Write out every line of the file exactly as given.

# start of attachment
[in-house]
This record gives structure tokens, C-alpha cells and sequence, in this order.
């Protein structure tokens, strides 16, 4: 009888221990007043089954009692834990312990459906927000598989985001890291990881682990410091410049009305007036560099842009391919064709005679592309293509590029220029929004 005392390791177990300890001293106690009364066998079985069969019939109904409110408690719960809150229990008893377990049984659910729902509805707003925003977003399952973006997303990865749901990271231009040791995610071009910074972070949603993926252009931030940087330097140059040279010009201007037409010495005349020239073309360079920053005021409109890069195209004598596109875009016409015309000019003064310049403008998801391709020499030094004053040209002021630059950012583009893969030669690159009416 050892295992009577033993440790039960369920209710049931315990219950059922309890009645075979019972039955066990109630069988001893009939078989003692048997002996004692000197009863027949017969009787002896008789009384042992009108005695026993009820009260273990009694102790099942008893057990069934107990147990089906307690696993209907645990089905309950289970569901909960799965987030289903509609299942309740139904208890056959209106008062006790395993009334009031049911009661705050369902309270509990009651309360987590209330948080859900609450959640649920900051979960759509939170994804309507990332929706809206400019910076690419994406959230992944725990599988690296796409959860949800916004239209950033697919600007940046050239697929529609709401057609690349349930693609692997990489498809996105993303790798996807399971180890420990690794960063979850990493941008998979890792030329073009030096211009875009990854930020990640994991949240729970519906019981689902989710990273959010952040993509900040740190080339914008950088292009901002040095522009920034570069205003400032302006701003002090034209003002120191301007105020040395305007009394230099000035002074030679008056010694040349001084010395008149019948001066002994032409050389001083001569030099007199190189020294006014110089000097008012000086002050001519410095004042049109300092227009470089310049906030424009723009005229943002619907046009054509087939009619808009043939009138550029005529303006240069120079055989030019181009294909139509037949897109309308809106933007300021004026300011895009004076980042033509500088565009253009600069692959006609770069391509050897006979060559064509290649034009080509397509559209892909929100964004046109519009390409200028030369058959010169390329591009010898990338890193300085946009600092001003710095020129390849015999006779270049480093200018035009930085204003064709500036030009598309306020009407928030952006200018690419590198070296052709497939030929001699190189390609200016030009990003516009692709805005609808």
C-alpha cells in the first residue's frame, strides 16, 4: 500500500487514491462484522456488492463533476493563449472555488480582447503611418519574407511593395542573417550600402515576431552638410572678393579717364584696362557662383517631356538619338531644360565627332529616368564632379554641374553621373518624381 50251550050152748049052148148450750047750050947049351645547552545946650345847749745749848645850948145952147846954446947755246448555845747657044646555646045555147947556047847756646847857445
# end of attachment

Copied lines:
[in-house]
This record gives structure tokens, C-alpha cells and sequence, in this order.
């Protein structure tokens, strides 16, 4: 009888221990007043089954009692834990312990459906927000598989985001890291990881682990410091410049009305007036560099842009391919064709005679592309293509590029220029929004 005392390791177990300890001293106690009364066998079985069969019939109904409110408690719960809150229990008893377990049984659910729902509805707003925003977003399952973006997303990865749901990271231009040791995610071009910074972070949603993926252009931030940087330097140059040279010009201007037409010495005349020239073309360079920053005021409109890069195209004598596109875009016409015309000019003064310049403008998801391709020499030094004053040209002021630059950012583009893969030669690159009416 050892295992009577033993440790039960369920209710049931315990219950059922309890009645075979019972039955066990109630069988001893009939078989003692048997002996004692000197009863027949017969009787002896008789009384042992009108005695026993009820009260273990009694102790099942008893057990069934107990147990089906307690696993209907645990089905309950289970569901909960799965987030289903509609299942309740139904208890056959209106008062006790395993009334009031049911009661705050369902309270509990009651309360987590209330948080859900609450959640649920900051979960759509939170994804309507990332929706809206400019910076690419994406959230992944725990599988690296796409959860949800916004239209950033697919600007940046050239697929529609709401057609690349349930693609692997990489498809996105993303790798996807399971180890420990690794960063979850990493941008998979890792030329073009030096211009875009990854930020990640994991949240729970519906019981689902989710990273959010952040993509900040740190080339914008950088292009901002040095522009920034570069205003400032302006701003002090034209003002120191301007105020040395305007009394230099000035002074030679008056010694040349001084010395008149019948001066002994032409050389001083001569030099007199190189020294006014110089000097008012000086002050001519410095004042049109300092227009470089310049906030424009723009005229943002619907046009054509087939009619808009043939009138550029005529303006240069120079055989030019181009294909139509037949897109309308809106933007300021004026300011895009004076980042033509500088565009253009600069692959006609770069391509050897006979060559064509290649034009080509397509559209892909929100964004046109519009390409200028030369058959010169390329591009010898990338890193300085946009600092001003710095020129390849015999006779270049480093200018035009930085204003064709500036030009598309306020009407928030952006200018690419590198070296052709497939030929001699190189390609200016030009990003516009692709805005609808």
C-alpha cells in the first residue's frame, strides 16, 4: 500500500487514491462484522456488492463533476493563449472555488480582447503611418519574407511593395542573417550600402515576431552638410572678393579717364584696362557662383517631356538619338531644360565627332529616368564632379554641374553621373518624381 50251550050152748049052148148450750047750050947049351645547552545946650345847749745749848645850948145952147846954446947755246448555845747657044646555646045555147947556047847756646847857445